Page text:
Sultan Esmail Kiram II was the leader of a sultanate in the southern Philippines that staged a 2013 invasion of a bustling Malaysian state and sparked a deadly security crisis.
Although largely dismissed as a vestige from a bygone era, Kiram's Muslim sultanate, based in the southern Philippine province of Sulu, stirred up a crisis between Malaysia and the Philippines when his younger brother and about 200 followers, dozens of them armed, barged into Sabah's coastal village of Lahad Datu in February 2013.
Malaysia sent troops and launched airstrikes in weeks of sporadic fighting that killed dozens of people before the stand-off died down. Kiram's brother, who led the invasion, returned to the southern Philippines, where he died last year of a heart attack.
Malaysia has governed the resource-rich Sabah region of timber lands and palm oil plantations in northern Borneo as its second-largest federal state since the 1960s. The Kirams claim that Sabah has belonged to their sultanate for centuries and was only leased to Malaysia, which they claim pays them a paltry annual rent. Malaysians maintain that the payments are part of an arrangement under which the sultanate ceded 28,000 square miles of Sabah territory to them.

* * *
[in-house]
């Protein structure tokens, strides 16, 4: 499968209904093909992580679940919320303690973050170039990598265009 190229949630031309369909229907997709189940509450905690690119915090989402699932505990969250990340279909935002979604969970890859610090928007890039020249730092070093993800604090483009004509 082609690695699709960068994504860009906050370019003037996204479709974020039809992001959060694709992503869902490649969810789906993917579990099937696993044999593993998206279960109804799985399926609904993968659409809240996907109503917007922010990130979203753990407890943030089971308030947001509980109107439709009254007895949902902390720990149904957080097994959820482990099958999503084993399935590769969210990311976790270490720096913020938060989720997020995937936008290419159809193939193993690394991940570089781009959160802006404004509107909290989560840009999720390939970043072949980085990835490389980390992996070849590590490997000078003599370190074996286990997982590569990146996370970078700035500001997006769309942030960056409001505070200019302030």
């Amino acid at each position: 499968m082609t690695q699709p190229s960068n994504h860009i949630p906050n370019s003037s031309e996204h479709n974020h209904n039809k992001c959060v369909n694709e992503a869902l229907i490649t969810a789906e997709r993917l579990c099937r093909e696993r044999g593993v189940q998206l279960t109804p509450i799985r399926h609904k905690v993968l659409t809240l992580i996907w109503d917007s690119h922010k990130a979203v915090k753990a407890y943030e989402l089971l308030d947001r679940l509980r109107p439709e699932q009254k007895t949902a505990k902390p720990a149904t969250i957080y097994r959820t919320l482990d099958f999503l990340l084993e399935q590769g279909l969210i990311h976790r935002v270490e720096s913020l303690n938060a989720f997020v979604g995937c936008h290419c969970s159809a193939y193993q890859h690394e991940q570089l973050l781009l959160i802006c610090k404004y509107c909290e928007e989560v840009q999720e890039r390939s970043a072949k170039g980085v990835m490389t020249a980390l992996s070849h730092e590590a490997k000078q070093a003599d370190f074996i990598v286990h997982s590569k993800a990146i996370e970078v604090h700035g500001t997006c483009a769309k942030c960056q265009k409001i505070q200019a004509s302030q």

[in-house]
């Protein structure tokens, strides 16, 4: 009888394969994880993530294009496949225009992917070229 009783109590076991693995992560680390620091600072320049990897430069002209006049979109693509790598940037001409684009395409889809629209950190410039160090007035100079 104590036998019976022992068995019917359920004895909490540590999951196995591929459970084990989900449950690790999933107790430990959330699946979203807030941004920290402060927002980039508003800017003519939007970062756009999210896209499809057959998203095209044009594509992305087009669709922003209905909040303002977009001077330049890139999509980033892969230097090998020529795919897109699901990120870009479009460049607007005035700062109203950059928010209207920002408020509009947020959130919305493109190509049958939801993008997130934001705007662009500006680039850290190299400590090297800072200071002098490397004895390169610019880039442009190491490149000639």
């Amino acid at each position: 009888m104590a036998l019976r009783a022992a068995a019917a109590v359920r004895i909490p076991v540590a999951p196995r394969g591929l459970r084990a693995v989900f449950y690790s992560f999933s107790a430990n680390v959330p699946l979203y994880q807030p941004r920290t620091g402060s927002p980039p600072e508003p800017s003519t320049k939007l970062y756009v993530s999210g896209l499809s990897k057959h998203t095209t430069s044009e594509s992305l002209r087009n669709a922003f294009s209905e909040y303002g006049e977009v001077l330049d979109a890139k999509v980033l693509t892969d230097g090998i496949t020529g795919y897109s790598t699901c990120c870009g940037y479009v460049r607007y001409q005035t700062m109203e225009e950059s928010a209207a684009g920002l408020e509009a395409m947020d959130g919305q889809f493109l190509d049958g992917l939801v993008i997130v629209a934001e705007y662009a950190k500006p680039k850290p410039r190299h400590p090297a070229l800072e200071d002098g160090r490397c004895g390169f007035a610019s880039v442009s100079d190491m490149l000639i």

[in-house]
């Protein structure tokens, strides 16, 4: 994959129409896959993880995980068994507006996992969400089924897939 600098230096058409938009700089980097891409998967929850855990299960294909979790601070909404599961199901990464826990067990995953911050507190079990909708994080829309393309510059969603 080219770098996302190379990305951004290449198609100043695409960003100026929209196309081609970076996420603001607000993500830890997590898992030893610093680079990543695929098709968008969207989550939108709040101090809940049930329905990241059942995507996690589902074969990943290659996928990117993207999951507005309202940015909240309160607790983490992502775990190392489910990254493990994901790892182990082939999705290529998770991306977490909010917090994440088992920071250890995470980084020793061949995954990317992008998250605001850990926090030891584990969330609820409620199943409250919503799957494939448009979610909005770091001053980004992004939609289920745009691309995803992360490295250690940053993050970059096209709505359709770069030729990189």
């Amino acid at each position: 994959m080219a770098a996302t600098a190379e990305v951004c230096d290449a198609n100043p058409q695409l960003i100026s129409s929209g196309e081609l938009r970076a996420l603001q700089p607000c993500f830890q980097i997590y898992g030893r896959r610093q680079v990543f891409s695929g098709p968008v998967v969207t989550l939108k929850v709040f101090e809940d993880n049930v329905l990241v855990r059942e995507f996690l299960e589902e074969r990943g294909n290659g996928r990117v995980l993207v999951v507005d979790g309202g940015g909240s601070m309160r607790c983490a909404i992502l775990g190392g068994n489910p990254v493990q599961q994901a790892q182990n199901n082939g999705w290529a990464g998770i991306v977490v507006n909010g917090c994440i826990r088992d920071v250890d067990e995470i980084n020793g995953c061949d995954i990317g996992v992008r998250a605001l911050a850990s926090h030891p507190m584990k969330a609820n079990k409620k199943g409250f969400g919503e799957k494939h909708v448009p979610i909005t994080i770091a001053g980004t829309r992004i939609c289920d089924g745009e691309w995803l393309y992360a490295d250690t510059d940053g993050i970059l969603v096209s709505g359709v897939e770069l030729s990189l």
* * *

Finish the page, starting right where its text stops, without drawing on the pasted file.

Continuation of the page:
The Kiram sultanate, which emerged in the 1400s, became legendary for its far-reaching influence and its feared Tausug warriors. Chinese and European leaders once sent vassals to pay homage. The Sulu sultanate preceded the Philippines and Malaysia by centuries.
Overrun by history, however, the Kirams now carry royal titles and nothing much else. The sultanate has about 75,000 followers in Sulu and outlying islands that are among the country's poorest regions and are troubled by Muslim rebels, al-Qaida-linked extremists and outlaws. Kiram had led the sultanate since the early 2000s, backed by an elder brother, Jamalul, who died in 2013.
Sultan Esmail Kiram II, religious leader: born 1939; died 19 September 2015.Reuse content